Many are celebrating today, ourselves included. But being the level-headed, pragmatic feminists that we are, we can’t help but temper the festive mood with a healthy dose of analysis. Eager to see just how far we’ve come in the 15 years since Hillary Rodham Clinton famously declared women’s rights to be human rights, we’ve been closely following this week’s session of the UN Commission on the Status of Women, where delegates are conducting a 15-year review of the implementation of the Platform for Action, a global agenda for women’s empowerment created in 1995. We’ve read all of the reports presented at the meeting–plus several others released recently–so you don’t have to. Here’s how we’re doing:
Poverty: Twenty-five percent of the world population was living in extreme poverty as of 2005, compared to nearly 50 percent in 1990. But this heartening progress has been stalled, and may even be reversed, by the global economic crisis, which is expected to keep 73- to 100-million more people in poverty and disproportionately push women into economically vulnerable work. See the Millenium Development Goals Report 2009.
Education: Not as much progress here. Fifty-four percent of girls are out of school, compared to 57 percent in 2002 and 64 percent in 1990. Women make up two-thirds of the world’s illiterate. See the EFA Global Monitoring Report 2002, 2010.
Health: The maternal mortality rate remains virtually unchanged. There are 450 maternal deaths per 100,000 lives births in the developing world as of 2005, compared to 480 deaths in 1990 (Millenium Development Goals Report 2009). HIV/AIDS is now the leading cause of death and disease in women of reproductive age (Women and Health Report, World Health Organization 2009).
Violence: Violence against women has increased in many countries since 2005, with indigenous women, young women and ethnic minorities particularly affected (Beijing +15 Report of the Secretary General, PDF).
Politics: Eight countries had women heads of state in 2009: Argentina, Chile, Finland, India, Ireland, Liberia, Lithuania and the Philippines. Nearly 19 percent of parliamentary seats were held by women in 2009, nearly double the 11.3 percent of 1995, but this still falls far below the 2015 goal of 30 percent (Inter-Parliamentary Union 2009).
Regional Achievements & Challenges:
Latin America & Carribbean: The creation of institutions for women’s advancement has coincided with greater democratic freedoms in this region, but the majority of countries still lack formal mechanisms for dealing with gender issues. While poverty has declined markedly over the last 15 years, the global economic crisis has reversed some of that progress.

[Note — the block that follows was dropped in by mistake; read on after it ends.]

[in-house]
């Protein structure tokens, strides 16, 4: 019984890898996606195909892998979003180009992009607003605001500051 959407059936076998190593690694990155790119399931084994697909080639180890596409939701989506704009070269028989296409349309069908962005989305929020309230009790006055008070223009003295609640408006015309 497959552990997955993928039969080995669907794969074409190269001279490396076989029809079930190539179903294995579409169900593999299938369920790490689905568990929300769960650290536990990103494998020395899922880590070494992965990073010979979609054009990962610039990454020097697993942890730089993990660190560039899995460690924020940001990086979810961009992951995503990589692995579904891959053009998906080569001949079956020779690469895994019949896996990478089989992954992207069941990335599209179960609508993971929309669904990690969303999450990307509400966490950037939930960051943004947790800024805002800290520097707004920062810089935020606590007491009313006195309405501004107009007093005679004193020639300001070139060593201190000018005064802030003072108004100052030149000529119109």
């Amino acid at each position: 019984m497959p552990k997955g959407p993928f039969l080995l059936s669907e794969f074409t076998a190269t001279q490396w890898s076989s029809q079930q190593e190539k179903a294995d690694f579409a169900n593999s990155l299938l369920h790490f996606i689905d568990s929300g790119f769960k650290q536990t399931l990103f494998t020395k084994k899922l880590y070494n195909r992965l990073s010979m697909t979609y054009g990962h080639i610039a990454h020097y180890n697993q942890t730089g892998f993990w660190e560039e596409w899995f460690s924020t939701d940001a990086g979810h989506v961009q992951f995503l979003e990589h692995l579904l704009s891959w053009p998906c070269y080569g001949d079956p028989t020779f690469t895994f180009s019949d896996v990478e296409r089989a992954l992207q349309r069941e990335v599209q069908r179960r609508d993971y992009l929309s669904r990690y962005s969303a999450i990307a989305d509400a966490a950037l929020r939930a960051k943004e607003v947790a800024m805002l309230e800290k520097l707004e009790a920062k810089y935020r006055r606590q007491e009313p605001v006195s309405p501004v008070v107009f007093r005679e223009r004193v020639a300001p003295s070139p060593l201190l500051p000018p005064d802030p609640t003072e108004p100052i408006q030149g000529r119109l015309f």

Africa: The region has made considerable progress in achieving gender parity in education, with net enrollment having increased to 74 percent from 58 percent in the last decade. However, most countries still lag in all 12 areas of critical concern, and the region is not likely to meet Millenium Development Goals by 2015.
Western Asia: Many countries jhere have implemented legislative reforms supporting gender equality in business, increasing political participation for women and criminalizing trafficking and exploitation of women and girls. However, the gap between law and reality is significant; women are still heavily affected by armed conflict, and there is an absence of statistics and analysis related to women’s issues in the region.
Asia & the Pacific: Improvements are evident in educational attainment and the introduction of anti-violence legislation in this region, but women are disproportionately affected by the global economic crisis, reports of violence against women have increased and many countries in South Asia have some of the highest maternal mortality rates in the world.
Europe: Almost full gender parity in education has been achieved in Europe, and considerable progress has been made at developing legislation related to gender equality. However the region still lags in women’s economic empowerment, political empowerment, anti-violence efforts and the creation of institutional mechanisms for gender equality.
Disappointingly, but perhaps not surprisingly, we still have a lot of work to do. While the educational attainment gap is closing fast in all regions, and many countries have passed important legislation regarding gender discrimination and violence against women, the global economic crisis has exacerbated women’s poverty in the developing world. It has also adversely affected women’s already low economic participation, and threatens educational opportunities for both girls and boys. Moreover, the progress that has occurred has been at a much slower pace than expected. In other words, there’s plenty of work left to do.